I am looking at an adult Bald Eagle right at this moment from my riverside Richmond VA office. Seeing an Eagle in any season is a daily occurrence around the James in downtown Richmond. Not far from here the confluence of the James and Appomattox rivers is a notable gathering spot for eagles, especially in winter. The count from a lookout spot there can get you into the teens pretty easily. The increase in Bald Eagle and Osprey populations has been a huge success story.
    Judging by your name, I see you have great authority on this subject...perhaps even first person authority?

    Put another way: you’re pecking your replies not typing them, aren’t you?

  12. #172
    Join Date
    Feb 2018
    Location
    Durham, NC
    Quote Originally Posted by bundabergdevil View Post
    Judging by your name, I see you have great authority on this subject...perhaps even first person authority?

    Put another way: you’re pecking your replies not typing them, aren’t you?
    I'm sure that's only after putting them on scratch paper.

  13. #173
    Join Date
    Feb 2007
    Location
    Steamboat Springs, CO
    Quote Originally Posted by Nrrrrvous View Post
    I'm very confused/curious. I keep tabs on my very rural hometown in VA, mostly through FB friends. They have found 2 Bald Eagles near there that have been shot. Authorities are offering rewards to try to find out who, of course. My question is - Why? Maybe they were killing some lambs? That's the only reasonable explanation I can come up with.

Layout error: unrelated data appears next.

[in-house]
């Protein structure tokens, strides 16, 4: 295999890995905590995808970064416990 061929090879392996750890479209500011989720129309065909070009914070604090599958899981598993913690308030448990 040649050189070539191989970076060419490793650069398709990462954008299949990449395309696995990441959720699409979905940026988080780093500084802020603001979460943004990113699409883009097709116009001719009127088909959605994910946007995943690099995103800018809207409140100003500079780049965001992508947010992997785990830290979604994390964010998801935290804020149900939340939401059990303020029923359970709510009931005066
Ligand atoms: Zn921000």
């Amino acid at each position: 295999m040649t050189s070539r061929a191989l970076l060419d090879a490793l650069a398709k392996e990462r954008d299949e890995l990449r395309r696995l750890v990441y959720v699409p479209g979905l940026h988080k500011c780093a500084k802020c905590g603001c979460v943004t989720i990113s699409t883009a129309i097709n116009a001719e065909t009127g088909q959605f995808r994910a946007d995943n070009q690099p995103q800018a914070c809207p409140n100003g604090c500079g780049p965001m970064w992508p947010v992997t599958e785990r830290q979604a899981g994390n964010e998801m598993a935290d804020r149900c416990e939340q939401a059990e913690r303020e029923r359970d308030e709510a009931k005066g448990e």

If anyone has any other suggestions, I'd be curious to hear them.
    It's total B.S. Bald eagles hunt fish, ducks on the water and steal food from other birds (gulls, e.g.). They also scavenge. They're just making up reasons for killing eagles.

    The golden eagles, on the other hand, are natural-born killers. I've seen them dive into a flock of geese in a field. They are not very common anywhere in the East, although I have seen a few in the fall on Delmarva. Golden eagles, around here at least, nest on cliffs and rock outcroppings. (Bald eagles build huge platform nests in trees next to streams, rivers and lakes.) It is painful to say, but golden eagles are the main predators of Sage Grouse.

    When I was living in Maryland, there were complaints from farmers that black vultures were preying on newborn calves and lambs. While much more active than the larger turkey vultures, these reports were also B.S. They were eating the placentas.

    Kindly,
    Sage
    'Back in the day any soaring bird in Texas and elsewhere was a potential target for a ranch hand or cowboy with a rifle. I hope that's not the case now.'